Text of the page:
Lakewood Resident Develops Application that Coordinates Organ Transplant Transportation
Veteran emergency and flight paramedic Sim Shain, founder and CEO of ParaFlight EMS and Aviation and OrganFlights.com, keeps his eye on the clock when he and a crew are making an organ transplant flight.
Hearts and lungs only last up to six hours. Kidneys last up to 36 hours, and livers up to 15 hours. In a country where up to 113,000 people are on waiting lists for transplants, dozens of organs are discarded because they do not reach their destinations in time, according to a report by a health news service.
Booking air flights and arranging ambulances, calling in the necessary doctors and staff, and keeping everyone on the same page takes time, and can be maddening when too many people are involved, said Shain, a Lakewood resident.
Currently, to procure a flight, the hospital or medical center, in conjunction with the organ transplant organization, reaches out to companies that fly organs to see which one is available. Precious moments are wasted attempting to acquire the flight. And although these organizations function 24 hours a day, seven days a week, the problem is exacerbated after hours, weekends and holidays, when much of the transplant activity occurs, according to a release.
Shain told NJTechWeekly.com that he has a solution to this industry-wide problem.
He has created a software application, available on both the iPhone and Android platforms, that allows dispatchers to collect critical information; and the app is also aimed at interested physicians, pilots, ambulance drivers, nurses and others who are involved. Via the app, “We give the aircraft operators the ability to sign up, and their schedulers and dispatchers will commit to the flights. In addition, we arrange for ground transports as well for the transplant teams to the airports and to the transplant centers,” he said.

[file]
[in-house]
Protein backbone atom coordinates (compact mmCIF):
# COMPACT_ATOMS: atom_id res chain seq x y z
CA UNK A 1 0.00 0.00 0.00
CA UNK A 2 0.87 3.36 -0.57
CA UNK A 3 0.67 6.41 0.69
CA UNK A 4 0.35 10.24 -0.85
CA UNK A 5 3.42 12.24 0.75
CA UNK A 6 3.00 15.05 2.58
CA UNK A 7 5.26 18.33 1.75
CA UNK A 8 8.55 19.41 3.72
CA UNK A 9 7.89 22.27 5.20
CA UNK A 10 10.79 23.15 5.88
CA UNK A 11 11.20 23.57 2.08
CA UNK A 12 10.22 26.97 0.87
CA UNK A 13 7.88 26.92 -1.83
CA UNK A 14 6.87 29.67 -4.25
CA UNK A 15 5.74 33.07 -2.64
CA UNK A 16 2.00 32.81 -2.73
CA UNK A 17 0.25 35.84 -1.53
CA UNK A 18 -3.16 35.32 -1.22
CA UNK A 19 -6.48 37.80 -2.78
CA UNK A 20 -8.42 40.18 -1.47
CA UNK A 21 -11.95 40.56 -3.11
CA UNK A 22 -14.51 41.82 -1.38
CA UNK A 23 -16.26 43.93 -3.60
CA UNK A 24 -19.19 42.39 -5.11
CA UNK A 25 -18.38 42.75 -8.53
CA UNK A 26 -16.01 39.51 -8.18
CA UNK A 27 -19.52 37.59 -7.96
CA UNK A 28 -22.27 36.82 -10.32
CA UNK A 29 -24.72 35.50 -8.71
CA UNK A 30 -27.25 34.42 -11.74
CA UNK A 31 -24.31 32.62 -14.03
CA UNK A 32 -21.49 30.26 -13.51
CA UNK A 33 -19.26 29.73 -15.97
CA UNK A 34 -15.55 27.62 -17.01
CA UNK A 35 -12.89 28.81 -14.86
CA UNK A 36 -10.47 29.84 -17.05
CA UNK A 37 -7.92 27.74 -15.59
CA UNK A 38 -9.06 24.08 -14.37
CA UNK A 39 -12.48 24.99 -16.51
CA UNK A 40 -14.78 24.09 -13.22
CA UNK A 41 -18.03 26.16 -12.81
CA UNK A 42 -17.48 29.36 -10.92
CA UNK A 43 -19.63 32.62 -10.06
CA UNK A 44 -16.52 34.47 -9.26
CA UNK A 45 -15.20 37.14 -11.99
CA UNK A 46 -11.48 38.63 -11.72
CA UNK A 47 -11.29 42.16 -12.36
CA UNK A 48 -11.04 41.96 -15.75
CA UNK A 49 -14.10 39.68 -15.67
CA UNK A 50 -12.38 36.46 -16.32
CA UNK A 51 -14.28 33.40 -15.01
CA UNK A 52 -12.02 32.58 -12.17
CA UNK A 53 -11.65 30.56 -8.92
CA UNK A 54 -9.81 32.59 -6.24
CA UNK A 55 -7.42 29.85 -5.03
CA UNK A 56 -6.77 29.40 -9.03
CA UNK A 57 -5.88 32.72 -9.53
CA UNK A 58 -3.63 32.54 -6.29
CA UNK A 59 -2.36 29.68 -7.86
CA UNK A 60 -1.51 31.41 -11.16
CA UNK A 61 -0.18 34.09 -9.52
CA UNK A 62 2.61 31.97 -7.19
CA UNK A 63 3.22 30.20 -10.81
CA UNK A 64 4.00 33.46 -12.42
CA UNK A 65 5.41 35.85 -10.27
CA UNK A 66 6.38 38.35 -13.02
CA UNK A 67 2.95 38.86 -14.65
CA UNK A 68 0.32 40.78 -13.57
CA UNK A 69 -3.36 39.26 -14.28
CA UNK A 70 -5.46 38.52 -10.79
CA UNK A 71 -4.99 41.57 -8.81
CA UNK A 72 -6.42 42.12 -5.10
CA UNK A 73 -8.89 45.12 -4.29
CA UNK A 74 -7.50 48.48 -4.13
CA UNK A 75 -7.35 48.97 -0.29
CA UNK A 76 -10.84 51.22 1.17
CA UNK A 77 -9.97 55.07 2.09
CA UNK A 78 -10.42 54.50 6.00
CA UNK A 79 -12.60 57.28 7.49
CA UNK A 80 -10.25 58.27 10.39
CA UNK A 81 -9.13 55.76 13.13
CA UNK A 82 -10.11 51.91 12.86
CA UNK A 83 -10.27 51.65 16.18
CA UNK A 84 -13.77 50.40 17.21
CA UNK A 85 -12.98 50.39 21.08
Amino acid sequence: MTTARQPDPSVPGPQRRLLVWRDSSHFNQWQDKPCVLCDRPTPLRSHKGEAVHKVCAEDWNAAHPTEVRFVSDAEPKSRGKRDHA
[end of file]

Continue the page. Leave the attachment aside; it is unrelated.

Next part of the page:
The app “gathers all the data and sends it to our dispatch system. The hospital or transplant center that needs an organ flight goes to the app, enters the information, and we take it from there,” said Shain.
“Our dispatch center sends out the flight request via the app, and the operators have the ability to book the trip via their PC and smartphones,” he explained. “Generally, hospitals have one place that they call, OrganFlights.com, and the app gives them more choices. The dispatch system has the ability to communicate with the medical teams in real time, keeping them informed on all aspects of the flight, such as the time of arrival,” Shain added.
He has also created, and continues to increase, a database of dozens of vetted and qualified operators nationwide who are generally able to launch within two hours.
“There’s a need for better coordination, communication and safety. You cannot waste time trying to procure an air ambulance or organ transplant flight,” he said. “We need to be able to talk with operators in real time.”
Between 2014 and 2019, 170 organs, mostly kidneys, had to be discarded because of delays. Almost 370 additional organs endured “near misses,” with delays of two hours or more, according to a February 2020 report by Kaiser Health News, a national health policy news service.
To further enhance the coordination of organ transplant transportation, Shain is calling for the establishment of two dispatch centers that would be open for business every day, organizing transportation on the ground and in the skies. The centers would also oversee all the other logistics. Ideally, there would be a center on the East Coast and another on the West Coast, he said.
But the app doesn’t need the two operations centers to work, he told us. “The application is working now. … We just believe [that the two operations centers] will enhance the program by having dual redundancy across the country.”
Shain started working as an emergency medical technician (EMT) in 1993. What happened to trigger his involvement in this cause? “We realized that the system is fragmented,” and felt it was possible to create “one uniform system to ensure that no organs get left on the table.”
“We are also working on a system that would transport kidneys on corporate charter flights, and not via cargo on a commercial flight,” he added.
Shain said that he loves what he does, noting he has followed in his father’s footsteps. His dad also worked as an EMT.
“My dad is extremely proud and always encourages me to aim for the stars,” he said. “It’s extremely rewarding to be able to play a small part in the huge mission of saving lives.”